Jeremy and Matthew are always with me on the bus ride to school and during lunch. So far, they are still my only friends. And I have learned the school better. Apparently, the boys on my basketball team from gym class are known as the bullies in the grade. Of course, they aren’t very bright. In fact, I wouldn’t be surprised if they were failing every subject in school. My mind is always wandering during class, thinking about what I’ve been through.
School goes on like this for another month. A pair of monstrous Mr. Sulskys, a jolly-like Mr. Smith, and overboard excitement from Mrs. Watkins. The school days drag on, and I find myself behaving like a white person. Jeremy and Matthew are always with me on the bus ride to school and during lunch. So far, they are still my only friends. And I have learned the school better. Apparently, the boys on my basketball team from gym class are known as the bullies in the grade. Of course, they aren’t very bright. In fact, I wouldn’t be surprised if they were failing every subject in school. My mind is always wandering during class, thinking about what I’ve been through. I’m technically a normal kid, albeit a kid who is undercover in a white school under the penalty of severe prison time or even death.
The Mr. Sulskys are very obnoxious. First of all, though they teach different subjects, they act like the same person. Boring, gray, and unenthusiastic. I’ve managed to withstand a solid B in English, yet a healthy A in history. (But then again, an A in history is probably the equivalent of a B in English.) Many of my fellow students have been unlucky. Jeremy makes no secret of his distaste for school, barely managing C’s in every subject. (Except gym, of course, where he has an amazing A+, due to his baseball skills.) I’m sitting at my wooden desk in English class, daydreaming, while Mr. Sulsky is giving a lecture about “the great and influential poets of the twentieth century” when he says something that catches my ears.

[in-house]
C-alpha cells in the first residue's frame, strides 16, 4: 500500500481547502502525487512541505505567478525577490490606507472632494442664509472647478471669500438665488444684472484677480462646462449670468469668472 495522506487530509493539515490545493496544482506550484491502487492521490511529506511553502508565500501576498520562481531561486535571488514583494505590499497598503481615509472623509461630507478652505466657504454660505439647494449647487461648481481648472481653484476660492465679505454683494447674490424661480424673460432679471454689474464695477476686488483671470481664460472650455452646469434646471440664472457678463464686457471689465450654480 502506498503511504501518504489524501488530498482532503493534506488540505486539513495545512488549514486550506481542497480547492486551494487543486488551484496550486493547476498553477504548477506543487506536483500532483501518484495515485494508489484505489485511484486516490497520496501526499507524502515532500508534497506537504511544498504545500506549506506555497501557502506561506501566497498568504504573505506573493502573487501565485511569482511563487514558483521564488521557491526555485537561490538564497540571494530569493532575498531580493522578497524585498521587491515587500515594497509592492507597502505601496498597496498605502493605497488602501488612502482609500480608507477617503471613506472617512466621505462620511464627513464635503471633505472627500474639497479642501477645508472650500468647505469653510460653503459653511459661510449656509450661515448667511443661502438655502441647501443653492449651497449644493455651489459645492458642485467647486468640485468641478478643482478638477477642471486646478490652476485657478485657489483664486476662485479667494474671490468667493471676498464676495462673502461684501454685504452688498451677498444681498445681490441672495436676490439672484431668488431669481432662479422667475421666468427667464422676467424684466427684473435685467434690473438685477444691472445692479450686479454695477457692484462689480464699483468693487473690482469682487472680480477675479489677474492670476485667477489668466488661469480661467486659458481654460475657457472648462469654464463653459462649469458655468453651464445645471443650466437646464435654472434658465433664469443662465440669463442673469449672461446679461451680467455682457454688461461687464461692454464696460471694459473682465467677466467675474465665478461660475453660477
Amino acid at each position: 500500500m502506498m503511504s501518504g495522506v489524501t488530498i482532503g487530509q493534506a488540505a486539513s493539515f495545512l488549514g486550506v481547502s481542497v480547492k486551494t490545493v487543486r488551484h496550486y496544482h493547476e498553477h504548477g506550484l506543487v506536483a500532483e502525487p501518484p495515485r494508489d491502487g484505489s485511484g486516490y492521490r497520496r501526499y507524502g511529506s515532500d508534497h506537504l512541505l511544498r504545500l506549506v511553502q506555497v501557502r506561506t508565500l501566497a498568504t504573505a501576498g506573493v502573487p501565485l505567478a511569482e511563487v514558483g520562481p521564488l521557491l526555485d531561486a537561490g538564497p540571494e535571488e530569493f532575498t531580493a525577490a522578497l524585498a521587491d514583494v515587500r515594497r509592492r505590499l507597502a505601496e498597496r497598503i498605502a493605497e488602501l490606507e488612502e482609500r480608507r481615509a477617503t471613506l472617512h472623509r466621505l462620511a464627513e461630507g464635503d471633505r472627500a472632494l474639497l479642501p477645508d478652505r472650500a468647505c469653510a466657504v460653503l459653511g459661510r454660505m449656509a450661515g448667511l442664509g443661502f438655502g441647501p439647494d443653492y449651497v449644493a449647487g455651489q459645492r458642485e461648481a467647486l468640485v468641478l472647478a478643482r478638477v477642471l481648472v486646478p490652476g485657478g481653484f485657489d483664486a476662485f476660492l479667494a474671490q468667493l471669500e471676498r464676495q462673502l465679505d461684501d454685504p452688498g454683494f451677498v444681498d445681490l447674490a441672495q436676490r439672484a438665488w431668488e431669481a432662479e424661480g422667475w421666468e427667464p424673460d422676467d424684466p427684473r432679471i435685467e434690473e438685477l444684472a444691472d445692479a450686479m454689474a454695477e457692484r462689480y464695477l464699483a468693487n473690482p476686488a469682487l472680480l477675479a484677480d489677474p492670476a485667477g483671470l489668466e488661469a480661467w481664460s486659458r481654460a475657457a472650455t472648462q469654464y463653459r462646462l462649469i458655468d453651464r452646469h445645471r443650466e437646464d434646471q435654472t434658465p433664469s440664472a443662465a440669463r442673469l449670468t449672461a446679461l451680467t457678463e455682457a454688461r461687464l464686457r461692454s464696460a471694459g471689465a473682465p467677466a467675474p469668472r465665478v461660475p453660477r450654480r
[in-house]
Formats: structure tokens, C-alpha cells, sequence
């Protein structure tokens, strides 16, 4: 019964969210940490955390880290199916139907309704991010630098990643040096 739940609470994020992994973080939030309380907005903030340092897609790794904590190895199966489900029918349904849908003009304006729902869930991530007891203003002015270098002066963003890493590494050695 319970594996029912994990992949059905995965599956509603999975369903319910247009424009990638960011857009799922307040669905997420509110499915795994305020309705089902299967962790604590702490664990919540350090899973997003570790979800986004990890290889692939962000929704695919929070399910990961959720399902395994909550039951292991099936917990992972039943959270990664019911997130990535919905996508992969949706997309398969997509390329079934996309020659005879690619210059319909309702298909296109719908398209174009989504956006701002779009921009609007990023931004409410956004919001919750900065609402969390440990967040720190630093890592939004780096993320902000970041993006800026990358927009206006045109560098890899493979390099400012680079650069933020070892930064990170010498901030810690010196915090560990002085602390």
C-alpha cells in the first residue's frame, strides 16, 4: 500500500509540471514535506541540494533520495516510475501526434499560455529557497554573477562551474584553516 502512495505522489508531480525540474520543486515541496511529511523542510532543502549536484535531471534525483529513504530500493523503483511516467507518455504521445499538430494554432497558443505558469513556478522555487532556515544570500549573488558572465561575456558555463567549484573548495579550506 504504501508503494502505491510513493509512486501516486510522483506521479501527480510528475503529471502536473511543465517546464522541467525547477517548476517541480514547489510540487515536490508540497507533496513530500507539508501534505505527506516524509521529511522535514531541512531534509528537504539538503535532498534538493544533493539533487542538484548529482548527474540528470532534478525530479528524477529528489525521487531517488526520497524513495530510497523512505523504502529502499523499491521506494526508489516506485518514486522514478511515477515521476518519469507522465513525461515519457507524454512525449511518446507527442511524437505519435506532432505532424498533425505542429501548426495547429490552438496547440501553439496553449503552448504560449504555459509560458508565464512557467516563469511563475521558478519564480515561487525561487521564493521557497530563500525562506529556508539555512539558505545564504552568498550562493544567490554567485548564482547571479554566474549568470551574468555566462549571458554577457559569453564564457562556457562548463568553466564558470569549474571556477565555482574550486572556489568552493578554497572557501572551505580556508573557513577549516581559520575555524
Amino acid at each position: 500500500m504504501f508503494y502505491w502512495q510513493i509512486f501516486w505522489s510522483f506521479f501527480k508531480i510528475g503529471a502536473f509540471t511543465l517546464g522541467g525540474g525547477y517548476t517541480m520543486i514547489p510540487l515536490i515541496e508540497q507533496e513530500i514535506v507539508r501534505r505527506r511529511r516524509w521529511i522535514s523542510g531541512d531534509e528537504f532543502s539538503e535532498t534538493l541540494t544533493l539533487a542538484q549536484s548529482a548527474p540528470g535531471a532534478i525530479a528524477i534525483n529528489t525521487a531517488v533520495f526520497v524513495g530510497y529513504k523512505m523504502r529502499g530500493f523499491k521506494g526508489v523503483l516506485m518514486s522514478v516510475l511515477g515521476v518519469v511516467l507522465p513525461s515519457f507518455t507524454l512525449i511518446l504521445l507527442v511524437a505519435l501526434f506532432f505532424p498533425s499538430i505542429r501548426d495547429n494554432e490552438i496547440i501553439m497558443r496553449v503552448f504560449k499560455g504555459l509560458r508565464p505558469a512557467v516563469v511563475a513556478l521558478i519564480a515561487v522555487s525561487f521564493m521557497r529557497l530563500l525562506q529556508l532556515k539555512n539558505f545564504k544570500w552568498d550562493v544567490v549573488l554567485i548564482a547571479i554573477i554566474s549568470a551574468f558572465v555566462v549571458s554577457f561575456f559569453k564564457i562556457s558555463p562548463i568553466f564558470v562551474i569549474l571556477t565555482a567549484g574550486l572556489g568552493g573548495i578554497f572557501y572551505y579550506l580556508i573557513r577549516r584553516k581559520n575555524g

“There will be a poetry contest for this month,” he is saying, and I hear the tiniest sliver of excitement in his voice. “It will last for two weeks, starting from today to October 17th,” he continues.
I look at the other kids. They seem to be extremely bored, while I seem to be the only one excited.
“The poem may be about anything, except for violence, vulgar language, and inappropriate content.”
This provokes some vulgar language and inappropriate content.
“That is all. Now have a good day,” Mr. Sulsky says, and a second later, the bell rings. The students scatter out of the classroom, while I’m the only kid in the class who pauses to look at the competition details. As I head to History class, I wonder what I should write about for my poem.
I spend the next two weeks writing my poem. I try to think of something happy, as I’m a person who has infiltrated a school, posing as a person who I’m now and surrounded by people who would happily arrest me or worse if they found out who I really was.